As the characters advance, use the 3rd Edition advancement rules to calculate BAB, assign Feats, select Skills etc but grant new Powers as per 4th Edition. Where classes gain a special ability as per 3rd Edition, make that an ability usable at will, per encounter or daily depending on the intent and design of the power. Use post-it notes in your 3e PHB to show how the abilities become Powers and stick to your choice.. Your players won’t be happy if their Rogue can Sneak Attack once per encounter but that NPC Rogue is using it at will. Be consistent!

Use the 3e multi-classing rules, but keep a close eye on the number of special abilities (ie, new Powers) gained. If the character doesn’t have enough Power slots to fit the new Powers they’ll have to want a level or two before they gain all of the tricks of the new class.

When it comes to existing characters, grant them Powers appropriate to their level-3 and take away their multiple attacks. Some of their Powers slots will be filled with their current special abilities (converted to Powers) but there should be more than enough slots for them to gain kewl new stuff too. Drop in a world-changing scenario to explain the shift, and you’re done.

Combat

Use a battlemat for that 100% 4e feel, and implement the 4e movement rules where a square is a square whatever the direction. Optionally, say GoodbyeToTheGrid and allow the characters to move anywhere, anyhow for complete freedom of movement. Y’know, just like they do in computer games :)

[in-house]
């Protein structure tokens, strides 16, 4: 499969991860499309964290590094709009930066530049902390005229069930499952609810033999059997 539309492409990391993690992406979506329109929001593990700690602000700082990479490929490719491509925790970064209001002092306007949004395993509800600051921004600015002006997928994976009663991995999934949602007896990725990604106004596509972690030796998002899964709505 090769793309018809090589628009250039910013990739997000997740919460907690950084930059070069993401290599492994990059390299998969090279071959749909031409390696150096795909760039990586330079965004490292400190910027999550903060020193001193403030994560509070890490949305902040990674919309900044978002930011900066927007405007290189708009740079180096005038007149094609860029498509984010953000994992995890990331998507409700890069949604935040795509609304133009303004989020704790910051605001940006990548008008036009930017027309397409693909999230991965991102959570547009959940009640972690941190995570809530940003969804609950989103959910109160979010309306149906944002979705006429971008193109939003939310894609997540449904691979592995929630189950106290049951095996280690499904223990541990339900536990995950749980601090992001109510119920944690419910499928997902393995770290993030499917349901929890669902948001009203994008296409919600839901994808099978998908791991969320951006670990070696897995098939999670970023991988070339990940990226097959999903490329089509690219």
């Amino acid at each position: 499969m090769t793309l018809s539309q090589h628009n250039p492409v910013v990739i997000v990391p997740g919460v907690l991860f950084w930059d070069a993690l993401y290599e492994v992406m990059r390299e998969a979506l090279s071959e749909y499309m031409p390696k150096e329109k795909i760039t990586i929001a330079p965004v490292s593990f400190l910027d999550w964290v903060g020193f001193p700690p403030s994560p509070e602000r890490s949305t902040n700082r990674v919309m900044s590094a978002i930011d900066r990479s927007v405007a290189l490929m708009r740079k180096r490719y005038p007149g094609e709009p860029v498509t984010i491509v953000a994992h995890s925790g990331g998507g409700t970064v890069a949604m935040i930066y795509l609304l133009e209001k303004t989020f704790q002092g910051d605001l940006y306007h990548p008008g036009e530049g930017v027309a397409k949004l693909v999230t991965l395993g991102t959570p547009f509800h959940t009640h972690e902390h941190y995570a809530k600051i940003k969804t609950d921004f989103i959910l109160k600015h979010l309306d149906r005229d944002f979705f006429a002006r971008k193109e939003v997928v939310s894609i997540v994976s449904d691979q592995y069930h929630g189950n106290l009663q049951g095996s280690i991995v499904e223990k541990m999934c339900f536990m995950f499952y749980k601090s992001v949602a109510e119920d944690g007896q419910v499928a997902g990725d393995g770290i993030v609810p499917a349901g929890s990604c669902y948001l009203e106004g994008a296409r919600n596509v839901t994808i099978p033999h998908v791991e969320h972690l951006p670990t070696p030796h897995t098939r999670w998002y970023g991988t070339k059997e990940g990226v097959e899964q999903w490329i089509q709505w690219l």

To balance all of these kewl new Powers you’ve thrown at the players, remove multiple attacks from the game. This speeds combat up immensely and keeps the players on their toes as now they won’t be able to power nap while the whirling-dervish-of-death Ranger makes his umpteen attacks.

Use 4e’s rules for Bloodied and healing surges. This will keep the characters aliver for longer, and as necessary for many of their Powers. Use the 3e Weapon Proficiency rules, but roll criticals as per 4e. A natural 20 is maximum damage, though some weapons (see the 4e equipment table) are High Crit and do additional damage too.

Spells

Use the 3rd Edition spell system as Rituals are Rubbish. When the spellcasting character gains a level, allow them the option of gaining a spell as a Power instead and decide whether it’s to be at will, per encounter or daily. All spells now require attack rolls (goodbye auto-hit Magic Missile) but these can be against AC, Fort, Ref or Will – select and write a post-it note.

Monsters

Use all those 3e Monsters you know and love. Replace any special abilities with Powers and add new Powers to make the critters interesting. Use the 4e Minions rules too, so toss a handful of 1hp Monsters into every encounter. Assign XP and design encounters as per the 4e DMG page 56 rather than 3e’s convoluted process. A Monster’s Level should be roughly it’s CRx2 (I think – we need a better calculation for this), and adjust to suit.

When creating new monsters, use the 4e rules. They’re much, much better.

Why note just move to 4e?

If you’re making all this effort, why not just play 4e instead?

There’s several good reasons, top of the list being we may have existing campaigns we’re unwilling to sweep away. By bringing 4e elements into your game rather than wiping the slate clean we’re introducing the players to new concepts and playstyles gradually. This means that when they’re ready for a fresh start with the 4e rules wholesale (hopefully by which time the PHB II will have filled in a few gaping holes) they’re already familiar with the game.

Just as important is that 3e has a full System Reference Document complete with classes, monster stats, psionics and more. 4e on the other hand….. doesn’t. Instead 4e has page references, definitions and elements useful for game designers but of little use to we ground-floor gamers. Ah well.

Finally, 3e isn’t that broken, but it could benefit from a healthy dose of 4e sparkliness. By using the 4e Core Rules as a supplement to your existing 3e game, you’re adding a fresh coat of paint onto an already much loved game.